One banner accused President Jacques Chirac of "bending over backwards to please the English", but there was none of the disruption and violence of the previous day, when passengers were stranded on a Channel ferry for 13 hours, John Major's effigy was burnt in Strasbourg and there were scenes of riot and mayhem in half a dozen French cities.
Britons caught up in the latest protests might have wondered why the authorities were so reluctant to intervene. The French would deny their farmers are a law unto themselves, but they do seem to have a tacit compact with France that gives them special leeway. The main reaction from city dwellers to the protests was support for the farmers' case or a resigned, "The farmers are at it again".
The mild response this weekend also reflected factors peculiar to the beef crisis. The "mad cow" affair has encouraged an unusual degree of national co-ordination among France's farmers. The latest nationwide protests were organised more than two weeks ago by the biggest farmers' organisation, the FNSEA, and the young farmers' union. The latter have been especially active, making clandestine visits to the UK to track meat and livestock lorries and ensure they are not bound for France. They have also mounted spot checks on abbatoirs and wholesalers in France.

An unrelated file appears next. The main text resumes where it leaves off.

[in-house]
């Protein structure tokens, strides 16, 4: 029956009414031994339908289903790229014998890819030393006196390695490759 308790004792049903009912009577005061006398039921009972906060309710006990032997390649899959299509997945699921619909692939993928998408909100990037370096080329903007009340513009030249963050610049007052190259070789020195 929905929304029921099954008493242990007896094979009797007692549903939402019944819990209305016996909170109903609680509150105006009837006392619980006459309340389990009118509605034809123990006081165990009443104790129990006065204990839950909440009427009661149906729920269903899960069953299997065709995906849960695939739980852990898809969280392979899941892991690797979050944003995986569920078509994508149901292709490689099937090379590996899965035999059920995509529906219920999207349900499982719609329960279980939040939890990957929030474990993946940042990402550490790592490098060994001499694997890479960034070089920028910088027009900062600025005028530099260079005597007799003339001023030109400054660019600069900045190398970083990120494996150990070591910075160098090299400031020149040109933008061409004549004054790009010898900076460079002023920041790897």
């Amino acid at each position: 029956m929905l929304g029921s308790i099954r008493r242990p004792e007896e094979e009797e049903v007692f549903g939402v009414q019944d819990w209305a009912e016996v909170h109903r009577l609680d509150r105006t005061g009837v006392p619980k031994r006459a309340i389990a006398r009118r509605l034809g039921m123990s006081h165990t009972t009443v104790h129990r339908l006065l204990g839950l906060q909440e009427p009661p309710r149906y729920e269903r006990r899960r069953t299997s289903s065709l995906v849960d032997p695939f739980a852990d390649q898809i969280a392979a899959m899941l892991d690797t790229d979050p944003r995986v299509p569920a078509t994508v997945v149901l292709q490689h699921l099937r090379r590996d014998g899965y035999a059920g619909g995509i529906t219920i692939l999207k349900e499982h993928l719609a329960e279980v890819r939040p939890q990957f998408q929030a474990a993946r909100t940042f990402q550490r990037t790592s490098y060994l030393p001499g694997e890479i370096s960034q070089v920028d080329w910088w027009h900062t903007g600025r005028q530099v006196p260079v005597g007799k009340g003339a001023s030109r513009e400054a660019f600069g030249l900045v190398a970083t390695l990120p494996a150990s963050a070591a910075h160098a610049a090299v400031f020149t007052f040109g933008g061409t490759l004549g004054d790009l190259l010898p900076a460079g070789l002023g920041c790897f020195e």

Last Wednesday, when the French government announced a new aid package for livestock farmers and agreement on ending the embargo on British beef looked likely, the FNSEA considered calling off the protests. But the organisation decided to proceed, judging the cancellation would have been ignored, leading to less disciplined and even more violent protests.Reuse content